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Laryngoscope. 2017 Feb;127(2):291-295. doi: 10.1002/lary.26229. Epub 2016 Aug 24.

Patterns of olfactory impairment reflect underlying disease etiology.

Author information

1
Smell and Taste Clinic, Department of Otorhinolaryngology, Technische Universität Dresden, Dresden, Germany.

Abstract

OBJECTIVE:

We aimed to determine whether the pattern of olfactory impairment seen in psychophysical testing reflects underlying disease etiology.

STUDY DESIGN:

Retrospective cohort.

METHODS:

We performed a retrospective analysis of 1,226 patients from our tertiary referral center. Only hyposmic patients with the following conditions were included: postinfectious hyposmia, posttraumatic hyposmia, hyposmia secondary to sinonasal disease, and hyposmia secondary to Parkinson disease. Patients with anosmia were excluded.

RESULTS:

Using a repeated measures analysis of variance (within subject factor "test": threshold [T], discrimination [D], identification [I]; between subject factor: "etiology") with posthoc Bonferroni corrected t tests, we found significant interaction between the factors "test" and "etiology" (F6,2444 = 8.46, P < 0.001), indicating that different causes of hyposmia produce different patterns of olfactory loss with respect to the individual subtests T, D, and I . Specifically, patients with Parkinson disease performed relatively well in odor threshold testing, but poorly in odor identification and discrimination compared with the other etiology groups. Conversely, patients with sinonasal disease performed well in odor identification and discrimination but poorly in odor threshold. Patients with postinfectious and posttraumatic hyposmia performed relatively well in both thresholds and discrimination but poorly in identification. However, patients with posttraumatic hyposmia had globally reduced scores compared with the other groups.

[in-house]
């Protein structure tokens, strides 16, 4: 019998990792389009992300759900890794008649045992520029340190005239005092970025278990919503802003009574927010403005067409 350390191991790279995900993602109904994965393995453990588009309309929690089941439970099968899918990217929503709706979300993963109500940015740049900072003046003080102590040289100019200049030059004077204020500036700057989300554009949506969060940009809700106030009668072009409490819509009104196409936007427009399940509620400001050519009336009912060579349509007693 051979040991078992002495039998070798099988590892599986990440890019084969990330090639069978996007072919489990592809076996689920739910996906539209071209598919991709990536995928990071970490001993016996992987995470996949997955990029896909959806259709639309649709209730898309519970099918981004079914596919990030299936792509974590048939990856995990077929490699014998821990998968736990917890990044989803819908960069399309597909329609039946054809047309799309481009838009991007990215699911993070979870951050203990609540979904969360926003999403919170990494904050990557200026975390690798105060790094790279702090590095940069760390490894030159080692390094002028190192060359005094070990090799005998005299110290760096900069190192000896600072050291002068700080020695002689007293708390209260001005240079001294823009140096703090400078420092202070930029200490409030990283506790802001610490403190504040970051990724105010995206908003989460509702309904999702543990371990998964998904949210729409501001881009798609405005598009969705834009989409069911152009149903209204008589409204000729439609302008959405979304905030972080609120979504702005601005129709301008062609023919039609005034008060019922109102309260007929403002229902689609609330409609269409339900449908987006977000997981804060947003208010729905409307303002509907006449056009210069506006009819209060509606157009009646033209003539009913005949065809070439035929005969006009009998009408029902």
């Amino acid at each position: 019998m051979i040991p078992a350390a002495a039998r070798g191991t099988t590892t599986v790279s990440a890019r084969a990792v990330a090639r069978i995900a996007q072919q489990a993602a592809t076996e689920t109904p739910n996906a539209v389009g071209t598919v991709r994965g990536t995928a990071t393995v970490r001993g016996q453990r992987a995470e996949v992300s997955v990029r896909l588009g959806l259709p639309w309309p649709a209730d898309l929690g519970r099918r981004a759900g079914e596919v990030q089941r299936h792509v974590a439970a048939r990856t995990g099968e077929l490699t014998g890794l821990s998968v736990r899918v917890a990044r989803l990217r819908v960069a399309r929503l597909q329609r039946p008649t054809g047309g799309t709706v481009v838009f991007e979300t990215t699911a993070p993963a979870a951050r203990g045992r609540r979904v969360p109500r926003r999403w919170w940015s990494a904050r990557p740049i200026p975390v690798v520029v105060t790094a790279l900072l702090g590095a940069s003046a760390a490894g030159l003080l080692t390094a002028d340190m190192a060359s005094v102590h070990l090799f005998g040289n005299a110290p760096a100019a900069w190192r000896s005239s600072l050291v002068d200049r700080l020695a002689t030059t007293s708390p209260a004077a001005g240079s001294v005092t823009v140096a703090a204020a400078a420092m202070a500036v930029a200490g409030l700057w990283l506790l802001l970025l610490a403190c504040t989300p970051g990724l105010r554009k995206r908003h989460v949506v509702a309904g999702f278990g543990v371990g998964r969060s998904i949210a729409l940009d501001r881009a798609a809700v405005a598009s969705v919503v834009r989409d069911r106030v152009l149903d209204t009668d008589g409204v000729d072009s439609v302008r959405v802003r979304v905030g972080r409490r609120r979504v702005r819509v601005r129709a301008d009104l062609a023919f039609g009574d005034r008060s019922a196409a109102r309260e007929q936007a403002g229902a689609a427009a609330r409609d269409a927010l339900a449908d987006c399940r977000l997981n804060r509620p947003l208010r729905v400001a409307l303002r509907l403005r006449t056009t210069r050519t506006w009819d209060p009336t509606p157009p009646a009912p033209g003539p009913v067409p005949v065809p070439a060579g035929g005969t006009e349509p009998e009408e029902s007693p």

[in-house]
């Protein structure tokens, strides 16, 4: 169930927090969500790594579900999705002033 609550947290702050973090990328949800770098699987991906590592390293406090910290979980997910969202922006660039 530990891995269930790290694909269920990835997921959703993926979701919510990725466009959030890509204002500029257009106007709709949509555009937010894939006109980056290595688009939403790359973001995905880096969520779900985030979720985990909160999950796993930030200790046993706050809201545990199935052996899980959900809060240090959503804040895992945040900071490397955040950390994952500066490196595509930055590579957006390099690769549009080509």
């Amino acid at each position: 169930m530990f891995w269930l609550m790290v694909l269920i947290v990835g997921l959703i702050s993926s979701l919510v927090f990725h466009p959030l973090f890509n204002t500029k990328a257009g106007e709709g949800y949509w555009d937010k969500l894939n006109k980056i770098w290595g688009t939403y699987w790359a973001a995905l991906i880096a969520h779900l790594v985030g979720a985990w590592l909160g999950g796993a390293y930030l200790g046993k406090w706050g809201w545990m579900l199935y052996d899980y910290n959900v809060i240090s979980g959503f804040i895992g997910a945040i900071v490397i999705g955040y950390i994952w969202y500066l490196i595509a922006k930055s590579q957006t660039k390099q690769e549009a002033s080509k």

CONCLUSION:

This is the first study to comprehensively show that patterns of olfactory impairment reflect underlying disease etiology. We suggest that multicomponent olfactory testing should be performed, especially if there is diagnostic uncertainty. However, to clearly separate different patterns of olfactory loss to the various causes at an individual level, more work is needed.

LEVEL OF EVIDENCE:

4. Laryngoscope, 2016 127:291-295, 2017.

KEYWORDS:

Olfaction; Parkinson disease; assessment; hyposmia; smell

PMID:
27556251
DOI:
10.1002/lary.26229
[Indexed for MEDLINE]

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